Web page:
NEW DELHI: Reports have appeared in recent days that the Indian Premier League (IPL) could impose a ban on Pakistan cricketer Mohammad Asif if the latter is found guilty of having taken a prohibited drug or of being in possession of a narcotic substance when he was detained in Dubai.
The cricketer, on his way home from Mumbai after competing in the IPL, was detained at the Dubai International Airport last Sunday by Customs officials after they recovered a substance alleged to be a contraband drug.
Reports on Thursday quoted IPL CEO Sundar Raman as saying: “We have zero tolerance policy towards players doping. Decision on Asif will come once his test results are declared.”
Unless Asif was tested during the IPL and that result turns out to be “positive” for a banned substance, IPL will have no jurisdiction over the developing incident in Dubai. Not from an anti-doping perspective, that is.
A ‘positive’ during the IPL will of course be a full-blown anti-doping rule violation charge and that will need no further explanation from any official.
A few points need elaboration here to understand the anti-doping rules that can be applied in Asif’s case in Dubai in the event of either a positive drug test or a proven charge of possession of a drug.
Rules, whether they are IPL’s or that of the International Cricket Council (ICC) or the World Anti Doping Agency (WADA), stipulate that samples can only be tested at WADA-accredited laboratories.
Asif’s samples were reportedly tested at a forensic laboratory in Dubai which is not a WADA-accredited laboratory.
In the first place, the test was not done under any anti-doping authority but was related to Customs regulations of a particular country.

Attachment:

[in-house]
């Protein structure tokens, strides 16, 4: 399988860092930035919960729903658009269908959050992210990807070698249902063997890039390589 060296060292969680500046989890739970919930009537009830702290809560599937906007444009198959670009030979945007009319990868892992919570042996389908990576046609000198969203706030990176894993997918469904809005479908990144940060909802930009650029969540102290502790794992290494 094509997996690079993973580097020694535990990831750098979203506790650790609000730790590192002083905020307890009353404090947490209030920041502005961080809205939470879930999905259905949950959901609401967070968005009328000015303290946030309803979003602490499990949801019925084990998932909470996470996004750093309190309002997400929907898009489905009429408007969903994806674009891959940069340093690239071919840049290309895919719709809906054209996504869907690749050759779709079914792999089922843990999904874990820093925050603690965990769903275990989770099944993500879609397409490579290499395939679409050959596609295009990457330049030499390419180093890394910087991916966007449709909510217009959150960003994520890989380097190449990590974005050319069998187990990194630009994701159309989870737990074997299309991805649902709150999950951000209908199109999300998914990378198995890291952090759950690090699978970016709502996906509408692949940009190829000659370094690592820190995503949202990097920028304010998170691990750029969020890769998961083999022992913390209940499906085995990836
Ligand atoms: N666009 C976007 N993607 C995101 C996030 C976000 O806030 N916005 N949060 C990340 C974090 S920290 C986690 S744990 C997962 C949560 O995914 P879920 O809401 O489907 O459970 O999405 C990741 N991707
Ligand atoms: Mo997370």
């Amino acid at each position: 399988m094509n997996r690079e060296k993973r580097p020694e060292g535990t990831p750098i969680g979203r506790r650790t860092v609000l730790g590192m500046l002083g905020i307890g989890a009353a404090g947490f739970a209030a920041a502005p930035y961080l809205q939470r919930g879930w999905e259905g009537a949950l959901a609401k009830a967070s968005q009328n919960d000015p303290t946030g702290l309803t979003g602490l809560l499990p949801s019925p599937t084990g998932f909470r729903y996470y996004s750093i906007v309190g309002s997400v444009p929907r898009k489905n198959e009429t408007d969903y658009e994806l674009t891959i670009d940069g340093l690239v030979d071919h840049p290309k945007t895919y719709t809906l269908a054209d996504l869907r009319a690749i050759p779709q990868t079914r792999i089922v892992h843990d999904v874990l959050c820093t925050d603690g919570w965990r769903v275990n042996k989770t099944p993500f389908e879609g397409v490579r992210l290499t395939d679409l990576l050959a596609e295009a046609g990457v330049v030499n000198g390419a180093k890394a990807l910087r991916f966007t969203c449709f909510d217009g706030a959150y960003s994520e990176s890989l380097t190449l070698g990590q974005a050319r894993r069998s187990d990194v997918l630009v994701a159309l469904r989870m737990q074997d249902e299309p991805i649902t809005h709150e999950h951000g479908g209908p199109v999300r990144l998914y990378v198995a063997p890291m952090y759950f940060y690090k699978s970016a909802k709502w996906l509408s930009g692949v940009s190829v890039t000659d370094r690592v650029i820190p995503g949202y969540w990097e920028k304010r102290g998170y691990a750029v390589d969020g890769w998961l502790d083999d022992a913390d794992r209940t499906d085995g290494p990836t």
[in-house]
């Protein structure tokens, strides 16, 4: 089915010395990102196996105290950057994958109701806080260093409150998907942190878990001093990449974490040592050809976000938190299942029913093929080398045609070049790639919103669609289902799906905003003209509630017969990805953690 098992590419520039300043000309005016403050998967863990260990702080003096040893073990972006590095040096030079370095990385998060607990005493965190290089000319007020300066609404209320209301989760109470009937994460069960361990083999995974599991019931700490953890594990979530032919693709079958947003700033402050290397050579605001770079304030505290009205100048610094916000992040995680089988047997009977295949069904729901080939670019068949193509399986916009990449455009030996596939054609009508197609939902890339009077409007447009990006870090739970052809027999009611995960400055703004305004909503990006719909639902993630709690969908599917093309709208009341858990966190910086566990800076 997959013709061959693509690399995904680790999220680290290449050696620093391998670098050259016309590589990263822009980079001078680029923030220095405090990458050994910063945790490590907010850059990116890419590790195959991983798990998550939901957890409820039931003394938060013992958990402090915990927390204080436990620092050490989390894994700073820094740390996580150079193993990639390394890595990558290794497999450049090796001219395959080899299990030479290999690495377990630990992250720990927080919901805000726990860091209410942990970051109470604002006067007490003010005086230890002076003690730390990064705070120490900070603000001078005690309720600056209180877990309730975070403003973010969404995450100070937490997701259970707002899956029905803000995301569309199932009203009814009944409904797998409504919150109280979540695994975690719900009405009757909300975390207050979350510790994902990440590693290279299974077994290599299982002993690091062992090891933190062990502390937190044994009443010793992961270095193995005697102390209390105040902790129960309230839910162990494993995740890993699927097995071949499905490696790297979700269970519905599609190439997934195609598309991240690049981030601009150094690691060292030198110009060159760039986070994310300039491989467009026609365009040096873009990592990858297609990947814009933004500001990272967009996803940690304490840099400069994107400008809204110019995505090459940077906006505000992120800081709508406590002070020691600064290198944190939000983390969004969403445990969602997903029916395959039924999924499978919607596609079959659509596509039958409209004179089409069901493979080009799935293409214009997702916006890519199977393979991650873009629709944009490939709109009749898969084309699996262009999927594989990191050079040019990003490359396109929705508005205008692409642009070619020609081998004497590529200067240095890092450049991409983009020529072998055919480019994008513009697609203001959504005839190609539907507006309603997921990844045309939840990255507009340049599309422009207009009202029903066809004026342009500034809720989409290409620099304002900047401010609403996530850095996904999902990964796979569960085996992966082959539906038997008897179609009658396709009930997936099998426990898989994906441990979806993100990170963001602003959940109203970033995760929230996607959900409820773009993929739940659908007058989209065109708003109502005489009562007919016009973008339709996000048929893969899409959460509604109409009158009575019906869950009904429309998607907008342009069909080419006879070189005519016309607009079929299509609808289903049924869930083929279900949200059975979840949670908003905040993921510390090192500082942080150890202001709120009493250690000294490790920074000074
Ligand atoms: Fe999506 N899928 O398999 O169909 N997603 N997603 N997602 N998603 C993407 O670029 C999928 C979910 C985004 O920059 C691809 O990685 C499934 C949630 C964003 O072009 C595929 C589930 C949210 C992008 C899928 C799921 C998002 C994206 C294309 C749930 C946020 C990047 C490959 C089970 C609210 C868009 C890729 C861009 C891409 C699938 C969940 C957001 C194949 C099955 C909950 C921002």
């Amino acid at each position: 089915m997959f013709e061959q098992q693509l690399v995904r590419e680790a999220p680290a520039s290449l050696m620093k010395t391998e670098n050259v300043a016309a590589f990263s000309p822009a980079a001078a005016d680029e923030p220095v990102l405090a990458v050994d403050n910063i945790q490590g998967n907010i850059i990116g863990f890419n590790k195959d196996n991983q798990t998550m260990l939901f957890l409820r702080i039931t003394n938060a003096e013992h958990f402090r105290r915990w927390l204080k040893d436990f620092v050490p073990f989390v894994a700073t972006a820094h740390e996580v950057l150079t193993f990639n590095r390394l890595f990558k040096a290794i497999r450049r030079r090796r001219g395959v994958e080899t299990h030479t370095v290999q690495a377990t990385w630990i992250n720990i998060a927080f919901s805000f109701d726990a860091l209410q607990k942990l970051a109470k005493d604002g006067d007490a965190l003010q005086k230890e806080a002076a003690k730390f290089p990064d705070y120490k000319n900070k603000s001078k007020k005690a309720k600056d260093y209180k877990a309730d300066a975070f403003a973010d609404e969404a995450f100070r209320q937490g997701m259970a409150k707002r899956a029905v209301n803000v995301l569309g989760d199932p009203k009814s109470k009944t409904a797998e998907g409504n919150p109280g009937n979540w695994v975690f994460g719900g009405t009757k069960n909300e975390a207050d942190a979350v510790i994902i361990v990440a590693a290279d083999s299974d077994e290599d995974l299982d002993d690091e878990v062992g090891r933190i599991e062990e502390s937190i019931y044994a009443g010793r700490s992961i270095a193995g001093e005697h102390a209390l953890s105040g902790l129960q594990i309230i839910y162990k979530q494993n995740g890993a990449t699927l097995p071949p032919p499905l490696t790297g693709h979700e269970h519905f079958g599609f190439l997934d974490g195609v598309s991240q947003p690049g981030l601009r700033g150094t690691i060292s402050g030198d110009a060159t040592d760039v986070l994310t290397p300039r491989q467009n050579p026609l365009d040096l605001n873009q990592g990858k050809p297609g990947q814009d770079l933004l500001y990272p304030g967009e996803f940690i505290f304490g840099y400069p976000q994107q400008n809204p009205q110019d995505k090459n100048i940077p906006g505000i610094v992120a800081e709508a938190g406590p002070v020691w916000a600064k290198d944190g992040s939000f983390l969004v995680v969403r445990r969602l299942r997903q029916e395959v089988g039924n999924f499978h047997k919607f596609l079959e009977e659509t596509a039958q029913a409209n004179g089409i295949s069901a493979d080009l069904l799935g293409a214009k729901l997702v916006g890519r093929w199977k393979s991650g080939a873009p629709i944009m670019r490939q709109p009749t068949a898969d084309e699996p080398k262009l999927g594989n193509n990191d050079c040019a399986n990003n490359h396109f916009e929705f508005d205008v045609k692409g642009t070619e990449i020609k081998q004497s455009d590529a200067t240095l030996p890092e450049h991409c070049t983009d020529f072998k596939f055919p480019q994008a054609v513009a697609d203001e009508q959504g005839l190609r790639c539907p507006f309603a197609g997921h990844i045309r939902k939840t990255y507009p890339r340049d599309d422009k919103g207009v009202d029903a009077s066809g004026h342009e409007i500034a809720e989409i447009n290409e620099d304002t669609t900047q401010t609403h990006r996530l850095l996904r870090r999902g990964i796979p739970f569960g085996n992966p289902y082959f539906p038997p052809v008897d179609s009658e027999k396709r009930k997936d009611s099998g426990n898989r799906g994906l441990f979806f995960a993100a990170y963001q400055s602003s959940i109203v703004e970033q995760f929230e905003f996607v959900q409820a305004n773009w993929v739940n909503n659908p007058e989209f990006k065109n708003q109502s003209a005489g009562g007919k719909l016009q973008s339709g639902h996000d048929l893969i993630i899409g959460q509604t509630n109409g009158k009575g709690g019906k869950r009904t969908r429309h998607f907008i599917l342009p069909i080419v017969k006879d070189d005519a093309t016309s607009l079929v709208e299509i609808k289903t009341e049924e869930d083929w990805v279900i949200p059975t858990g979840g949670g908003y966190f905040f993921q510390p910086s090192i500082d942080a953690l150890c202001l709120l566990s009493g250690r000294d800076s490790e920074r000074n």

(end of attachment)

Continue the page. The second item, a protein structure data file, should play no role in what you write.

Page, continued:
Even if we were to assume that the “support period” of the IPL was still in force and thus this could be taken as “in-competition,” it will be of little significance since this was not a testing under any anti-doping authority and the laboratory was not an accredited one. Thus the test result will become irrelevant from an anti-doping perspective.
(‘Support period’ according to IPL anti-doping rules means five days before the first match in the relevant IPL season and three days after the last match of a relevant season.)
Can Asif then be charged by any of the cricketing bodies including the ICC and the Pakistan Cricket Board (PCB) for possession of a banned recreational drug, if the Dubai authorities actually brought such a charge against him or it is proved that the substance was a contraband drug?
From a purely anti-doping standpoint, here also, the answer is ‘no.’
Recreational drugs are banned in sports also. Coming under the S7 (narcotics, e.g. morphine/ opium, heroin) and S8 (cannabinoids, e.g. hashish, marijuana) classification in the WADA prohibited list, they, like stimulants, are banned ‘in-competition’.
That means, if a player turned up ‘positive’ for narcotics or cannabinoids during the IPL then he could be banned, but not outside the competition.
Not an offence
The same way, possession of narcotic drugs is not an offence under the WADA rules since they are not substances that are prohibited out of competition.
The WADA Code says: 2.6 Possession of Prohibited Substances and Methods: 2.6.1 Possession by an athlete in-competition of any prohibited method or any prohibited substance, or possession by an athlete out-of-competition of any prohibited method or any prohibited substance which is prohibited in out-of-competition testing, unless the athlete establishes that the possession is pursuant to a therapeutic use exemption granted in accordance with Article 4.4 (Therapeutic Use) or other acceptable justification.
ICC, IPL and all anti-doping agencies follow the prohibited list issued by WADA from time to time.